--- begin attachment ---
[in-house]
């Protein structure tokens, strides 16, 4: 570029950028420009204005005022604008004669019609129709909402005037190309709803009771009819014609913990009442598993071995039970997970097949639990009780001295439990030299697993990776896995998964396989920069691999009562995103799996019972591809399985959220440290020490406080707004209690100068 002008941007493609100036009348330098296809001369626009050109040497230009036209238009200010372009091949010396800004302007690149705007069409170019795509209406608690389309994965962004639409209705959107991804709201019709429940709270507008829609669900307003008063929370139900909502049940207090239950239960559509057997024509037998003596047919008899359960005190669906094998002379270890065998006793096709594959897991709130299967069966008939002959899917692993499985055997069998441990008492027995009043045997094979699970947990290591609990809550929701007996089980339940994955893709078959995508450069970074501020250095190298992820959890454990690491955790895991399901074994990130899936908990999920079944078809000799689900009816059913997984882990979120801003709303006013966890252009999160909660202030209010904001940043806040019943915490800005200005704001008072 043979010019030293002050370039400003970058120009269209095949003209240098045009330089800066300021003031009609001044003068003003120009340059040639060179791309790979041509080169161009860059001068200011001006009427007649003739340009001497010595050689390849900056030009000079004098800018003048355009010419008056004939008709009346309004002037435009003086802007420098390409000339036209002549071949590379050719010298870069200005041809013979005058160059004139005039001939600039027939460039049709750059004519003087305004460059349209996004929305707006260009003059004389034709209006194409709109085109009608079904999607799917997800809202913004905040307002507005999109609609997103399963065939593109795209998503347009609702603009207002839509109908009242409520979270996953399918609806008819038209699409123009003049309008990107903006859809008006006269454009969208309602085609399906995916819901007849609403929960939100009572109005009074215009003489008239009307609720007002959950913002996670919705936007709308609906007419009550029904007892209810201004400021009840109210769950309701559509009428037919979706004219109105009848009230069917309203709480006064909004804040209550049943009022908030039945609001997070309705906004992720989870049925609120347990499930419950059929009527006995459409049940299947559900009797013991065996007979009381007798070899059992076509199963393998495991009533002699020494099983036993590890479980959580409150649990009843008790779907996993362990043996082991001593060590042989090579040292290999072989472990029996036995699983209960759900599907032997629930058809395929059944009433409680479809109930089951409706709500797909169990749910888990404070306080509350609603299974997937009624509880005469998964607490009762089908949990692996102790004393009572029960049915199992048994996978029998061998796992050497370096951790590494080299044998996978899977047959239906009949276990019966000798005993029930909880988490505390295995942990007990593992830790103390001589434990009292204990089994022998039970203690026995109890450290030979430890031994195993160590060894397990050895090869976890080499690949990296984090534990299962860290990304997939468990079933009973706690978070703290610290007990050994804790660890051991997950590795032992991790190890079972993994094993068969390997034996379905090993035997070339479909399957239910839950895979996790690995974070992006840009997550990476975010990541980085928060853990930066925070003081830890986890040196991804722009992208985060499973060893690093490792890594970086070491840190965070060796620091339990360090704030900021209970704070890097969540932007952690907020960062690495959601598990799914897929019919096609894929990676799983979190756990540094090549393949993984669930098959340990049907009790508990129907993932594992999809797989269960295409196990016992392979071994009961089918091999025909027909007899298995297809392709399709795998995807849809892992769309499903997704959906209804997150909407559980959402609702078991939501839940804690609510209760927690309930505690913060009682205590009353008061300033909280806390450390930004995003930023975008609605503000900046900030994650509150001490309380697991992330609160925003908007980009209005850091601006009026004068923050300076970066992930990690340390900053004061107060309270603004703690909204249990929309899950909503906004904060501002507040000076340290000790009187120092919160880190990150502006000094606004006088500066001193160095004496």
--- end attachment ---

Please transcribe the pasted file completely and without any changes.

[in-house]
């Protein structure tokens, strides 16, 4: 570029950028420009204005005022604008004669019609129709909402005037190309709803009771009819014609913990009442598993071995039970997970097949639990009780001295439990030299697993990776896995998964396989920069691999009562995103799996019972591809399985959220440290020490406080707004209690100068 002008941007493609100036009348330098296809001369626009050109040497230009036209238009200010372009091949010396800004302007690149705007069409170019795509209406608690389309994965962004639409209705959107991804709201019709429940709270507008829609669900307003008063929370139900909502049940207090239950239960559509057997024509037998003596047919008899359960005190669906094998002379270890065998006793096709594959897991709130299967069966008939002959899917692993499985055997069998441990008492027995009043045997094979699970947990290591609990809550929701007996089980339940994955893709078959995508450069970074501020250095190298992820959890454990690491955790895991399901074994990130899936908990999920079944078809000799689900009816059913997984882990979120801003709303006013966890252009999160909660202030209010904001940043806040019943915490800005200005704001008072 043979010019030293002050370039400003970058120009269209095949003209240098045009330089800066300021003031009609001044003068003003120009340059040639060179791309790979041509080169161009860059001068200011001006009427007649003739340009001497010595050689390849900056030009000079004098800018003048355009010419008056004939008709009346309004002037435009003086802007420098390409000339036209002549071949590379050719010298870069200005041809013979005058160059004139005039001939600039027939460039049709750059004519003087305004460059349209996004929305707006260009003059004389034709209006194409709109085109009608079904999607799917997800809202913004905040307002507005999109609609997103399963065939593109795209998503347009609702603009207002839509109908009242409520979270996953399918609806008819038209699409123009003049309008990107903006859809008006006269454009969208309602085609399906995916819901007849609403929960939100009572109005009074215009003489008239009307609720007002959950913002996670919705936007709308609906007419009550029904007892209810201004400021009840109210769950309701559509009428037919979706004219109105009848009230069917309203709480006064909004804040209550049943009022908030039945609001997070309705906004992720989870049925609120347990499930419950059929009527006995459409049940299947559900009797013991065996007979009381007798070899059992076509199963393998495991009533002699020494099983036993590890479980959580409150649990009843008790779907996993362990043996082991001593060590042989090579040292290999072989472990029996036995699983209960759900599907032997629930058809395929059944009433409680479809109930089951409706709500797909169990749910888990404070306080509350609603299974997937009624509880005469998964607490009762089908949990692996102790004393009572029960049915199992048994996978029998061998796992050497370096951790590494080299044998996978899977047959239906009949276990019966000798005993029930909880988490505390295995942990007990593992830790103390001589434990009292204990089994022998039970203690026995109890450290030979430890031994195993160590060894397990050895090869976890080499690949990296984090534990299962860290990304997939468990079933009973706690978070703290610290007990050994804790660890051991997950590795032992991790190890079972993994094993068969390997034996379905090993035997070339479909399957239910839950895979996790690995974070992006840009997550990476975010990541980085928060853990930066925070003081830890986890040196991804722009992208985060499973060893690093490792890594970086070491840190965070060796620091339990360090704030900021209970704070890097969540932007952690907020960062690495959601598990799914897929019919096609894929990676799983979190756990540094090549393949993984669930098959340990049907009790508990129907993932594992999809797989269960295409196990016992392979071994009961089918091999025909027909007899298995297809392709399709795998995807849809892992769309499903997704959906209804997150909407559980959402609702078991939501839940804690609510209760927690309930505690913060009682205590009353008061300033909280806390450390930004995003930023975008609605503000900046900030994650509150001490309380697991992330609160925003908007980009209005850091601006009026004068923050300076970066992930990690340390900053004061107060309270603004703690909204249990929309899950909503906004904060501002507040000076340290000790009187120092919160880190990150502006000094606004006088500066001193160095004496």